Fear of carbon tax
BY ANGELA BROWN
Staff Conservative MPP Jim McDonell is circulating a petition aimed at preventing the introduction of a new provincial carbon tax, and he already sparked the active support from one voter.
The Stormont, Dundas and South Glengarry MPP argues that over- taxed Ontarians cannot shoulder any additional burdens. “We are trying to have the people rally around us, and show they are not supportive of this tax,” he said. “They don’t think it’s a good idea.” He plans to present his petition when the Legislature resumes February 17.
St. Raphael’s area resident Walter Winkiewicz has already collected 50 names. “It is going to hurt us quite badly. It will hit my pocket book and will drive up food costs and electricity costs,” he said, warning a new tax would drive up gas and airline ticket prices.
“For my neighbours, some have to travel to Québec and Ottawa,” he said, adding he must drive to Ottawa, Brockville and Arnprior in his work.
Mr. Winkiewicz believes if the province sees a petition with many signatures it may revise its plans.
Mr. Winkiewicz added he isn’t a Conservative Party member but when he heard that a carbon tax may be coming in the future, he wanted to take action early. He intends to go door to door to ask residents to oppose the measure.
Taxpayers already have to deal with a health tax of between $300 to $900 per person, as well as a $2-billion smart meter program, and “almost $700 more per household annually for unaffordable subsidies under the Green Energy Act,” stated Mr. McDonell.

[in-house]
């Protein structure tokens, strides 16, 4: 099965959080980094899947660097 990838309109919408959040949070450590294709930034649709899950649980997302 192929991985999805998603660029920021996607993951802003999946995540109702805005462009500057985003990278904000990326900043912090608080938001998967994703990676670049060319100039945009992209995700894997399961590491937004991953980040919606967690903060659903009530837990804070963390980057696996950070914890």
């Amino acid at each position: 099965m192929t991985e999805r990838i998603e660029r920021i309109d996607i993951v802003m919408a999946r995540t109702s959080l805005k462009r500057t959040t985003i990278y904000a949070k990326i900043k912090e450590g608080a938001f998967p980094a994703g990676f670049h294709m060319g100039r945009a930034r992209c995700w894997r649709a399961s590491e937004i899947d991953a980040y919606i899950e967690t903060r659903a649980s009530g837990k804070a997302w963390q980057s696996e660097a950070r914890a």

While conceding it’s critical to control harmful emissions, he worries about the impact another “unaffordable” and “ineffective” tax will have on citizens. “A carbon tax scheme would increase the cost of everyday goods including gasoline and home heat- ing,” he charged.
The government already collects $30 billion annually in tax revenue more than it did 11 years ago, the MPP said.
“The biggest concern I have is that it will go on everybody's fuel bill,” he said. “If you are driving to work you’ll have to pay a carbon tax. If you are a manufacturer or a business you’ll have to pay an extra tax.”
Anyone who wants to sign the petition can also access it online at the MPP’s website.
The Province’s Ministry of the Environment and Climate Change spokesperson Kate Jordan said the province is looking into “putting a price on carbon,” which could help reduce greenhouse gas emissions and make Ontario businesses “even more competitive in a low-carbon, high productivity economy.” Over the next few months the province will be consulting to determine what is the best way to help Ontario reach its greenhouse gas reduction goals with a plan to be announced later this year.